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Yu.Burman

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Calculus–2

The principal statements proved in the course:

1. Lebesgue measure.

- The null-set is nowhere dense.
- Lebesgue's criterion of Riemann integrability.
- The image of a null-set under a smooth map is a null-set. It may be not a
null-set if the map is only continuous.
- Change of variable in the Riemann integral.
- Countable union of Lebesgue measurable sets is measurable. The Lebesgue
measure is countably monotonic.
- Closed and open sets are Lebesgue measurable. An example of the set which
is not measurable.
- Measurable functions form an algebra closed under convergence almost
everywhere.
- Yegorov's theorem.
- The definition of the Lebesgue integral is sound.
- If a function is Riemann integrable then its Riemann integral is equal to
its Lebesgue integral.
- The integral equals the area under the graph. Fubini's theorem.
- The theorem abour bounded convergence.

2. Manifolds and the local analysis.

- The definition of a tangent space is sound.
- The change of variables is a diffeomorphism.
- The preimage of a regular value of a smooth map $f:M \to N$ is a smooth
subanifold $S \subset M$.
- The tangent bundle is a smooth manifold.
- The canonical form of a function near a noncritical point.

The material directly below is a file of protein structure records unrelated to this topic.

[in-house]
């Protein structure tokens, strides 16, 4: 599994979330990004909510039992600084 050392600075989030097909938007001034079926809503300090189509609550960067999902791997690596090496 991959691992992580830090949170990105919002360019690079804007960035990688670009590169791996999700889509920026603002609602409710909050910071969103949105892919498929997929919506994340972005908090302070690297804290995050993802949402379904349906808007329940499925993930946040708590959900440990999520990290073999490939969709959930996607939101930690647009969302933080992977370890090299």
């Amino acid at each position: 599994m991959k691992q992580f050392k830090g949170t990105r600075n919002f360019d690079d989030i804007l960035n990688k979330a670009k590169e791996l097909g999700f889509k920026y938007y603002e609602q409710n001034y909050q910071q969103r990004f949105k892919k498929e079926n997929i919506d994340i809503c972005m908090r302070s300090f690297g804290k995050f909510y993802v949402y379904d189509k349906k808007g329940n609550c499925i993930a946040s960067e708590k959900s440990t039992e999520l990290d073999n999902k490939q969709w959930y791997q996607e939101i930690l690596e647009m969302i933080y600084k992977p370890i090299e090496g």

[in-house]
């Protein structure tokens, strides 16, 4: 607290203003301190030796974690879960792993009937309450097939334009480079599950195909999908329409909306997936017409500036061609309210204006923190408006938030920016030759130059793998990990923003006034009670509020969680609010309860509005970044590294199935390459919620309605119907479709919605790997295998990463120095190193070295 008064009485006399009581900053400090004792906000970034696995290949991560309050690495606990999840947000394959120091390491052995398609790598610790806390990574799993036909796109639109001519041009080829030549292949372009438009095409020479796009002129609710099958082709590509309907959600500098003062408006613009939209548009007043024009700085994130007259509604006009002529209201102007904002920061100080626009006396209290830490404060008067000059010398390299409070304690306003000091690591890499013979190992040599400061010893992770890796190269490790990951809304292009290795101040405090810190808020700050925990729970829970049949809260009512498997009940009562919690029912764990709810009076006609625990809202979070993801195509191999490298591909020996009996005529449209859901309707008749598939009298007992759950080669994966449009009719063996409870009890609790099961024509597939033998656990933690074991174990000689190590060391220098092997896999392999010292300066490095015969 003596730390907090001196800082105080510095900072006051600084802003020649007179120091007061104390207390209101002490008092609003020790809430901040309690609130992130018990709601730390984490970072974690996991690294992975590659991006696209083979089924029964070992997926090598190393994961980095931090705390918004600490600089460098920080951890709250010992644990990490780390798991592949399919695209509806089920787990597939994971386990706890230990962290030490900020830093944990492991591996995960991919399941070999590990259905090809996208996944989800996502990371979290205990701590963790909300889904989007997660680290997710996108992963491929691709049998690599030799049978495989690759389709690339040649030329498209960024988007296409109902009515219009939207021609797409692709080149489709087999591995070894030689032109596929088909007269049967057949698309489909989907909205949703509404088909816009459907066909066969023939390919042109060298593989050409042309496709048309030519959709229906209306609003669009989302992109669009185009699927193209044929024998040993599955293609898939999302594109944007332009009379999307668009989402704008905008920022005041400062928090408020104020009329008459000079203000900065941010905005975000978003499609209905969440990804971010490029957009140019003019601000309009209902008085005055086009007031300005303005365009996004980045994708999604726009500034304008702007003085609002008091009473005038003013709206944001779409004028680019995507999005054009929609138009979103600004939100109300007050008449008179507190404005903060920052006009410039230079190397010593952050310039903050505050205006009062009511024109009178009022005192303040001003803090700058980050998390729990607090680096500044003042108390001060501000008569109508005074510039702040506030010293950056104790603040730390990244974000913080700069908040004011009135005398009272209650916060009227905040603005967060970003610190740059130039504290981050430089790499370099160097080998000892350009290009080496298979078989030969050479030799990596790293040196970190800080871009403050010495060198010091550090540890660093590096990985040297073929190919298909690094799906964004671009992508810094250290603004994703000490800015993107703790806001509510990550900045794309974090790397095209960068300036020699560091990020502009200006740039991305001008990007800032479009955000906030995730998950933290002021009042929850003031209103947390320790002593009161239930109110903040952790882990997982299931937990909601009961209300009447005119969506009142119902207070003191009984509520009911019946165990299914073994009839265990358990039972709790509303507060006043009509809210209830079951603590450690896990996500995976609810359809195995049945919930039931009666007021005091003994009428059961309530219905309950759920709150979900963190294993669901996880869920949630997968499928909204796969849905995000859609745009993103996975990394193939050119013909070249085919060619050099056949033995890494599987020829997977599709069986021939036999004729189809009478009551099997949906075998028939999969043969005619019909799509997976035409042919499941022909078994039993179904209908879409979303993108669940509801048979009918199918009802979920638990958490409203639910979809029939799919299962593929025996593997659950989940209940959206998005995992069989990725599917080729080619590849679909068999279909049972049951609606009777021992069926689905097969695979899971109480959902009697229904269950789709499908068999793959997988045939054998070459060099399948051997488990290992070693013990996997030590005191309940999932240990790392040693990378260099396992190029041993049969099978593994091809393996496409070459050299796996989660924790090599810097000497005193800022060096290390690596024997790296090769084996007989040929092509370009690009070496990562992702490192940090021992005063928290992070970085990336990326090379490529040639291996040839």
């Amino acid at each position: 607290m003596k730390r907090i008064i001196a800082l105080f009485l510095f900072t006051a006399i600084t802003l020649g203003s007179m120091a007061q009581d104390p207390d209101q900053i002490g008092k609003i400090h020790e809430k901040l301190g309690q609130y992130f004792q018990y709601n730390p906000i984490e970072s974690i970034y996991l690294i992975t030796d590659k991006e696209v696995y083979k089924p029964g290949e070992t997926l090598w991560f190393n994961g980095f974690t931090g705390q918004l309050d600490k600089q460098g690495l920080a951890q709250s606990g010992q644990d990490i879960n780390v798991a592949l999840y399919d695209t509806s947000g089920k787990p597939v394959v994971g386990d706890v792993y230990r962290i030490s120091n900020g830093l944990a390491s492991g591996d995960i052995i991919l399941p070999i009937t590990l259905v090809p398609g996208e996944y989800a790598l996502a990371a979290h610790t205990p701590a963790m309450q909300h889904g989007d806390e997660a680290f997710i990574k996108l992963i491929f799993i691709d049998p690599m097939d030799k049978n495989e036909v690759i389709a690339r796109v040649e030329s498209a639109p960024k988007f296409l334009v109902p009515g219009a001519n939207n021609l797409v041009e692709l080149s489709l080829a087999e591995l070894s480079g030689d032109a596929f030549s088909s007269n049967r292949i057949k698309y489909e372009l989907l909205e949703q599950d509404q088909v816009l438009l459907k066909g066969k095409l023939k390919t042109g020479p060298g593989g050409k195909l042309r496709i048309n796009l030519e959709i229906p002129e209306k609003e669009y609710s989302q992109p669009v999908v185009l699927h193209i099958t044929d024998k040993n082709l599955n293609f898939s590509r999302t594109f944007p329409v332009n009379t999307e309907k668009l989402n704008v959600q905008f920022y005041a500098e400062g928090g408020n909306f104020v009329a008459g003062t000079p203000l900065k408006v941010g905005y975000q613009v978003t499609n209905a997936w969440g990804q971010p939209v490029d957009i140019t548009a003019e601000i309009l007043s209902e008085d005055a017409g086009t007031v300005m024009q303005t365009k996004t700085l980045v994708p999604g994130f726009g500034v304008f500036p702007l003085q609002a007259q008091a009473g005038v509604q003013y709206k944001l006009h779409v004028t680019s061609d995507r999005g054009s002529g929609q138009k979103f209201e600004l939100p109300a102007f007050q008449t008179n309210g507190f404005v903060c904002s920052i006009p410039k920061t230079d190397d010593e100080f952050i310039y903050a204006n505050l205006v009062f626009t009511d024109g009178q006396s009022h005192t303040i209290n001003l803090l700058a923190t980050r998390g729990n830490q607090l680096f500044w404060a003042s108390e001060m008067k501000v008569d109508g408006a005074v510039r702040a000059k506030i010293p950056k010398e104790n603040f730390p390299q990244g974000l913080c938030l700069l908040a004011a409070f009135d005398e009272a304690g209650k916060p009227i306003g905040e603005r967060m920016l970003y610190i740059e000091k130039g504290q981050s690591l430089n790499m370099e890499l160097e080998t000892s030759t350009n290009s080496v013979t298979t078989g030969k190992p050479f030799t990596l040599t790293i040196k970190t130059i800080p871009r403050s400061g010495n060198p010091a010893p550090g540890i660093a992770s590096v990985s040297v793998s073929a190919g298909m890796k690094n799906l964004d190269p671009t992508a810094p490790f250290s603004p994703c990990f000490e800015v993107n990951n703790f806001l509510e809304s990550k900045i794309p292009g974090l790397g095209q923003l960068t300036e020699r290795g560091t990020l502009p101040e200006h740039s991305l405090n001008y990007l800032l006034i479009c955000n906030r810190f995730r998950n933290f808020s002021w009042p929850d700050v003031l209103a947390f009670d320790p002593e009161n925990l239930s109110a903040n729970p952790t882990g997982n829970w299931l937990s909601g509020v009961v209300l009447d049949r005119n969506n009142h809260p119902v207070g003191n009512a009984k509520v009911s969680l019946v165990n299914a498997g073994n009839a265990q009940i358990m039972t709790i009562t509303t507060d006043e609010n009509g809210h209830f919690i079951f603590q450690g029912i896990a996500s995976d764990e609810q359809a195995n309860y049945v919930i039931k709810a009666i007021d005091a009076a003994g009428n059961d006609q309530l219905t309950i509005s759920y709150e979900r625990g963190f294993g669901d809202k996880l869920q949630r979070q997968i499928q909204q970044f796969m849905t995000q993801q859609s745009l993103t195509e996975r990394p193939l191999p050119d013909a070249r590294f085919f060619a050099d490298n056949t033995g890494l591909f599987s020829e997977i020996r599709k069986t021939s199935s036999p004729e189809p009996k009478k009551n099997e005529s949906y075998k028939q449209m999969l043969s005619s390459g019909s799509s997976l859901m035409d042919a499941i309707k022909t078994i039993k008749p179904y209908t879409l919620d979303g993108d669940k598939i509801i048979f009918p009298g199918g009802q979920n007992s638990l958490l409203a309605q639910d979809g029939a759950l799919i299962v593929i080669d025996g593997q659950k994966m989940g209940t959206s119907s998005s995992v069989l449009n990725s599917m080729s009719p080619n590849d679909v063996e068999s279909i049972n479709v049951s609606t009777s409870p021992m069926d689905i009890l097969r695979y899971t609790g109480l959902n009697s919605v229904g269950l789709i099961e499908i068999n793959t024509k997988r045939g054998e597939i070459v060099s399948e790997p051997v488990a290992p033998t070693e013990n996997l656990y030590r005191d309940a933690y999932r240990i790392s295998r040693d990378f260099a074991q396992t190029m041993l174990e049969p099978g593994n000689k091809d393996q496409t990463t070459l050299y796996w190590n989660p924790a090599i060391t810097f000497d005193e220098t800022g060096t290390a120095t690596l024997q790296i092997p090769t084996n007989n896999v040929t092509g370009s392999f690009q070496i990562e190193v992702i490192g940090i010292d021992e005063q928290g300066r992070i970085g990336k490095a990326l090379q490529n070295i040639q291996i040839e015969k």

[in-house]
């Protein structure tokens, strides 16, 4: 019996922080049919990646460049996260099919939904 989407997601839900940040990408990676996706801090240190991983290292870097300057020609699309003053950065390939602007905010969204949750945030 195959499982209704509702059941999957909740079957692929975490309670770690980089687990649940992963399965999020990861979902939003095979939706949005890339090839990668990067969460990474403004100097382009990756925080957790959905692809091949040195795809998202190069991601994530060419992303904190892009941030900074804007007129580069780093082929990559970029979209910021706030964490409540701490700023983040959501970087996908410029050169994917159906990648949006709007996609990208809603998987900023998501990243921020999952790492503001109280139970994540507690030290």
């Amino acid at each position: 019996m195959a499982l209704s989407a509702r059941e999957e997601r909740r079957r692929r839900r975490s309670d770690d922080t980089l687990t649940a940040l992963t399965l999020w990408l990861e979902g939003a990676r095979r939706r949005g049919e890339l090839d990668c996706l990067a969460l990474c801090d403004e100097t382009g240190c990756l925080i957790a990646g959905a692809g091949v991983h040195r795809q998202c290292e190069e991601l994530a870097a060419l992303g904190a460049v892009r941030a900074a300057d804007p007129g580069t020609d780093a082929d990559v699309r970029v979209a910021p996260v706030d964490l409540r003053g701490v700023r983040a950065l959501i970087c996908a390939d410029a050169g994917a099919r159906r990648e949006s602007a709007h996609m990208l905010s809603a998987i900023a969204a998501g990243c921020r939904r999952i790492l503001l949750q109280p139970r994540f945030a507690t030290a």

- The Hadamard's lemma.
- The Morse's lemma (the canonical form of a function near a nondegenerate
critical point).
- The Morse's parametric lemma.
- The quotient of a maximal ideal in the algebra of smooth functions by its
square is isomorphic to the tangent space.
- The Sard's lemma.

3. Fourier transform.

- Convolution is associative, commutative and commutes with translations
and differentitations.
- Pontryagin duals to
**R**, **Z** and U(1).
- Commutators of the Fourier transform with multiplication, translation and
differentiation.
- Smoothness of a function vs asymptotics of its Fourier transform.
- Direct and inverse Fourier transforms are mutually inverse.
- The Fourier transform maps convolution to the product and vice versa. The
Fourier transform is L
_{2} orthogonal.
- The Fourier series of a continuous periodic function converges.